Cervical cancer is no joke. The disease develops when abnormal cells in the lining of the cervix grow out of control. If left undetected they can spread to the surrounding tissue causing what we know as cervical cancer. The good news though is that it’s largely preventable and if caught early it has a very good chance of cure.
Smear tests can detect abnormal cells on the cervix before they turn into cancer, yet out of millions of women invited for an exam last year, a huge 1 in 4 did not attend. And the numbers are dwindling year on year. The scary part? The single most effective way for you to really prevent and detect the disease is through a routine pap.
The human papillomavirus (HPV) is a viral infection passed between people through skin-to-skin contact. And get this, it’s one of the most common sexually transmitted diseases in the country and the main culprit for genital warts. What we haven’t told you is that it causes nearly all cervical cancers, which is why we need to start taking action for our health. But first, a little education. We spoke to the health professionals to ask the hard-hitting questions about cervical cancer. Here are their answers…
What are the signs and symptoms?
Looking for signs and symptoms of any cancer can be a daunting thought, but if it can potentially save the life of a friend, a family member or your own, it’s important that you educate yourself on them.
Consultant Gynaecologist at Bedford Hospital, Mr Jullien Brady says, “Cervical cancer is most often symptomless in its pre-cancerous and early stages, which is why cervical screening is so important.”
In the UK, all women over the age of 25 (who are registered with a GP) are invited for a pap smear every three years. Women aged 50 to 64 are invited every five years. Attending your screening should be at the top of your ‘to do list’. Early detection and treatment can prevent 75% of cancers developing. If you don’t receive an invitation by post, make sure you’re registered with a GP and book the next available appointment. It’s that simple.
Some women, however, do experience signs. Dr Brady adds, "symptoms such as bleeding after sex, bleeding between periods, unusual vaginal discharge or pain during in sex" are all signs that something is out of whack. If you’re experiencing any of these symptoms, it’s important that these are investigated by your GP.
How can I prevent cervical cancer?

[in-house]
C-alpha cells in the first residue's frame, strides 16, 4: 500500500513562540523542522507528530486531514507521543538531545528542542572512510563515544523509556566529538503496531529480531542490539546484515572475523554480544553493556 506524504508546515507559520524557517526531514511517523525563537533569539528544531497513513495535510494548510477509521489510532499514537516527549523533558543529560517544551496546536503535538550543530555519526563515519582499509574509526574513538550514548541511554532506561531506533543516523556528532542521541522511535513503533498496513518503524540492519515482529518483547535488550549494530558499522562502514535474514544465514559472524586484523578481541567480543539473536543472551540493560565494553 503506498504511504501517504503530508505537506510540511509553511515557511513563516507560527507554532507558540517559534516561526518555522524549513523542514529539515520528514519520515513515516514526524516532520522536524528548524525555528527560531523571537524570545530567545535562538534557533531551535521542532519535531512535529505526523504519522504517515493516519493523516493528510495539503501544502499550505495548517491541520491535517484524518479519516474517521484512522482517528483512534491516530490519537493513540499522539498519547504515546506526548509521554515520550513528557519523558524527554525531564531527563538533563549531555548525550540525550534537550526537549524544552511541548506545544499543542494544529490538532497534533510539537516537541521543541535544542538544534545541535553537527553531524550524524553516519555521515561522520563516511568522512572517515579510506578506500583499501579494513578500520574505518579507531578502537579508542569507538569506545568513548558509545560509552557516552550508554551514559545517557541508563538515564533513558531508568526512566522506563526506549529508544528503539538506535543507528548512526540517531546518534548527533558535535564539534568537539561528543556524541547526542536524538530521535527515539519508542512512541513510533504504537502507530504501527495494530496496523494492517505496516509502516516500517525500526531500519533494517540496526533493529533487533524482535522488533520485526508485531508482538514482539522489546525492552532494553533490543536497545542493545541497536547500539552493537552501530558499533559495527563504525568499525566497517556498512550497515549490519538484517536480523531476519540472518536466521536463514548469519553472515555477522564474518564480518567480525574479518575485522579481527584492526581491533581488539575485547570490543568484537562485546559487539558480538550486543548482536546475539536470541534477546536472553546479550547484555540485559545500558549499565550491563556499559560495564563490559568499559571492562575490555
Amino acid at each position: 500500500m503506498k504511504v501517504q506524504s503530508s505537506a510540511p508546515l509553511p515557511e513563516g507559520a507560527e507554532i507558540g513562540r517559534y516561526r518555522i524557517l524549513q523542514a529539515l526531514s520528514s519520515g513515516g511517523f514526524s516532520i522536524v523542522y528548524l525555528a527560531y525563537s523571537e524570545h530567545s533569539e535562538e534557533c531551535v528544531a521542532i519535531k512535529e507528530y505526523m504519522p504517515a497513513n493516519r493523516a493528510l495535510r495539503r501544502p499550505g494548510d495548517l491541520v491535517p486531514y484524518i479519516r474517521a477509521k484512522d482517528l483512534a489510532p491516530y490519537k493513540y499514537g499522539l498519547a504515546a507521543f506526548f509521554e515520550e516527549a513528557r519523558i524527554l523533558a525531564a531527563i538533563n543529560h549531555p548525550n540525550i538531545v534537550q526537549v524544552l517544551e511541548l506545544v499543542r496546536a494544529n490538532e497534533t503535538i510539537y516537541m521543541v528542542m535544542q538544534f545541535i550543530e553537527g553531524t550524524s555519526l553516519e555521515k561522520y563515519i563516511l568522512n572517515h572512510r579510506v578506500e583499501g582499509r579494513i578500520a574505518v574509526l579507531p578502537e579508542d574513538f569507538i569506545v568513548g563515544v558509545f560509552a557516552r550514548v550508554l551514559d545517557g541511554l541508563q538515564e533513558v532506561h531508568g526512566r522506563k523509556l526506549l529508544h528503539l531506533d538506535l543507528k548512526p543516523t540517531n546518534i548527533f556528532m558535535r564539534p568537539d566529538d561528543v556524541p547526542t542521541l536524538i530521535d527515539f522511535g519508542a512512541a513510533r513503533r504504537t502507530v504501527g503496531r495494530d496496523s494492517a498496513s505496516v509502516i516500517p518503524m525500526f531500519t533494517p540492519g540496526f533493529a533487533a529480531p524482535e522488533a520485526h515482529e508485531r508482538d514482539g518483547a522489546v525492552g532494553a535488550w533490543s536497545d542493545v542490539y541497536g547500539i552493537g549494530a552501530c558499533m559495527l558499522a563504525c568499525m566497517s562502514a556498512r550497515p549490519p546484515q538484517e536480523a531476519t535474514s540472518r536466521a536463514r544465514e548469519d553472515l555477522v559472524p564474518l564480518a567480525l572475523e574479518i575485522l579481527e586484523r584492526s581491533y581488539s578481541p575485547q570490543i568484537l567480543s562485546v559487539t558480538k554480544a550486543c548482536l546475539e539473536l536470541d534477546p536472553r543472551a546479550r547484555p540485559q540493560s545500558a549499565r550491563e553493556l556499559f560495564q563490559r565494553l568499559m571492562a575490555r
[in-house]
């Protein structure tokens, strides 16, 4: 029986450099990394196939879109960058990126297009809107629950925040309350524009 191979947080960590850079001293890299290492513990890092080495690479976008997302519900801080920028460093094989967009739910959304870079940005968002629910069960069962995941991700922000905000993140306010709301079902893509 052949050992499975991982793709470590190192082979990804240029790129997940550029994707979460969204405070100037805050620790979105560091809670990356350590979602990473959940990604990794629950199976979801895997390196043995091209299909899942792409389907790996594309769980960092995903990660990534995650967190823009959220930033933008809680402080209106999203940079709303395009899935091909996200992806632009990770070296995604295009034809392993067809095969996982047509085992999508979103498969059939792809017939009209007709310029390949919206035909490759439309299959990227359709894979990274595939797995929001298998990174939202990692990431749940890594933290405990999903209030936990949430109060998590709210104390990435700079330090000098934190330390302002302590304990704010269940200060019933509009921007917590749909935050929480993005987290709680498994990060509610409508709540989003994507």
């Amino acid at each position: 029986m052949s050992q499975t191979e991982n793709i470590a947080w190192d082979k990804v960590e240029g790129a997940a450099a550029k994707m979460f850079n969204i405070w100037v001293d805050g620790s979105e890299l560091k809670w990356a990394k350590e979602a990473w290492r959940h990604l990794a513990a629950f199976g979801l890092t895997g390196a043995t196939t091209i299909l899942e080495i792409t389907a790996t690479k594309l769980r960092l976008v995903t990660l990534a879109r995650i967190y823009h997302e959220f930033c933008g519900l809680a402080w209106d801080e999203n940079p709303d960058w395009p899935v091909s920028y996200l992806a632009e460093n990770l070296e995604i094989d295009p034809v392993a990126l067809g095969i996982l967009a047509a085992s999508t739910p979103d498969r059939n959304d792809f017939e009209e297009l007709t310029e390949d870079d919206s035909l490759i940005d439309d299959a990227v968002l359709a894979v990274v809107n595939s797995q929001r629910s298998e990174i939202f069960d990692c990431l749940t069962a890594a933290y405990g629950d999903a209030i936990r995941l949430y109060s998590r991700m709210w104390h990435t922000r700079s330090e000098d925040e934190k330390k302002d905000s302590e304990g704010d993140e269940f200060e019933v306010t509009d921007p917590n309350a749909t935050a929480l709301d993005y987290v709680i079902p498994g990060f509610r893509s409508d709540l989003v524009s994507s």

The only real way of preventing cervical cancer is by having no sexual partners, which for many is too late. HPV is so widely spread that most of us have already been infected. But there are ways to reduce your risk.
Practice smart sex and use a condom: Unless you’re in a long term relationship make sure to use a condom. This can help reduce the risk of spreading HPV. It still doesn’t provide 100% protection, but certainly reduces your risk.
Get vaccinated: If you weren’t already vaccinated in school you may want to consider getting the HPV vaccine. Even though you’ve had sexual partners, many Doctors agree that there are still significant benefits of the jab. One being that you may have not been exposed to the virus in the first place, let alone, which sub-type (the vaccine only protects you against two sub-types: 16 and 18).
Go for your pap smear: Ultimately, this is the most effective way of preventing cervical cancer. Bottom line.
What’s the deal – does a pap smear hurt?
Why are so many of us dodging our smear appointments? Research at Jo’s Cervical Cancer Trust found 26.2% of 25-29 year olds were worried their smear test would be painful, 26.6% worried it would be embarrassing and 29.5% think cervical screening is not important to have regularly.
True. Lying face up, half naked on an exam table in a cold vacuous room with a stranger is the last thing any female wants to do but we promise it’s not as bad as you think. I had my first pap six months ago. I didn’t really know what to expect. I kept envisaging the Doctor inserting a 10 inch plastic dildo into me and just that thought alone was mentally scarring. (But I sucked it up.)